Ripon College athlete is Making a Difference
RIPON (WLUK) -- College can be a busy time in a life. There’s school and studies, and for some who are student-athletes, you can add games and practices to the mix.
But not only has a Ripon Red Hawk played four years of basketball, he’s been able to fit in hundreds of volunteer hours along the way, as he continues making a difference.
Jordan Stiede knows all about scoring and rebounding. But his greatest assists happen off the court.
“I think it kind of started with my parents," say Stiede. "My parents are both educators and they kind of got me involved. I think really starting at a young age it just kind of formed a habit and just kept through going through high school and college. I still keep doing that. A lot of different things.”
Here’s a partial list. Art projects with third graders. Habitat for Humanity. Basketball camp at Ripon. Even a month in the country of Morocco teaching basketball.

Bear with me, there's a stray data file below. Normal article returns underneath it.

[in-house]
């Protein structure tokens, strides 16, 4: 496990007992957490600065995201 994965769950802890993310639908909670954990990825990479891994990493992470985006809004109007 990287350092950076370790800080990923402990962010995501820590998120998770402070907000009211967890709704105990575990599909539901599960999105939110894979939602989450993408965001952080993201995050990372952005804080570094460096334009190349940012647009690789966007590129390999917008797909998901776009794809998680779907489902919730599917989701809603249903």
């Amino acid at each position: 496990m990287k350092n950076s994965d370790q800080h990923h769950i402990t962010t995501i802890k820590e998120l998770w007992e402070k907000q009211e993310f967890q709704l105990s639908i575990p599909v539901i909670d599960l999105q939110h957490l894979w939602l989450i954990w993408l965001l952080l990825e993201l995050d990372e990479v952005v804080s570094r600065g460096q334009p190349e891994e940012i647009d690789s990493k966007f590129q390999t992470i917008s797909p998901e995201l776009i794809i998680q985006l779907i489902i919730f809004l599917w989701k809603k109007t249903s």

Stiede's coach thinks there's a big correlation between community service and court service.
“Leadership, selflessness," says Head Coach Ryan Kane when describing Stiede. "All that things that you would put in, that embody someone that’s a great teammate is Jordan Stiede.”
Stiede estimates he’s been doing 100 hours or more of volunteer work each year for the past several years. So where does he get the time to fit it all in?
“Weekends are a big part of that, because you have a lot of chunk of time on the weekends," says Stiede. "Instead of watching TV or doing video games, going out volunteering. Little more important.”
And for the hectic full-court press that makes up his life, the senior guard insists he’s getting much more back than he’s putting in. It’s just a matter of getting off the bench.
“I think even just volunteering for an hour, just going out in the community and picking up trash for an hour. That can even really help," says Stiede. "You might think it doesn’t help in that short amount of time, but it really does help that one person, and helping one person can make a huge impact. And just starting. Once you start, it kind of gets contagious. Might be kind of tough to start out at first, but do it once or twice and you really enjoy it and you can really build off that.”
Because of his community service, Stiede’s coach nominated him for the Allstate Good Works Team through the National Association of Basketball Coaches. Across the country in all divisions, fewer than 200 athletes were nominated. Stiede could learn later this month if he’s one of 10 students to win the award.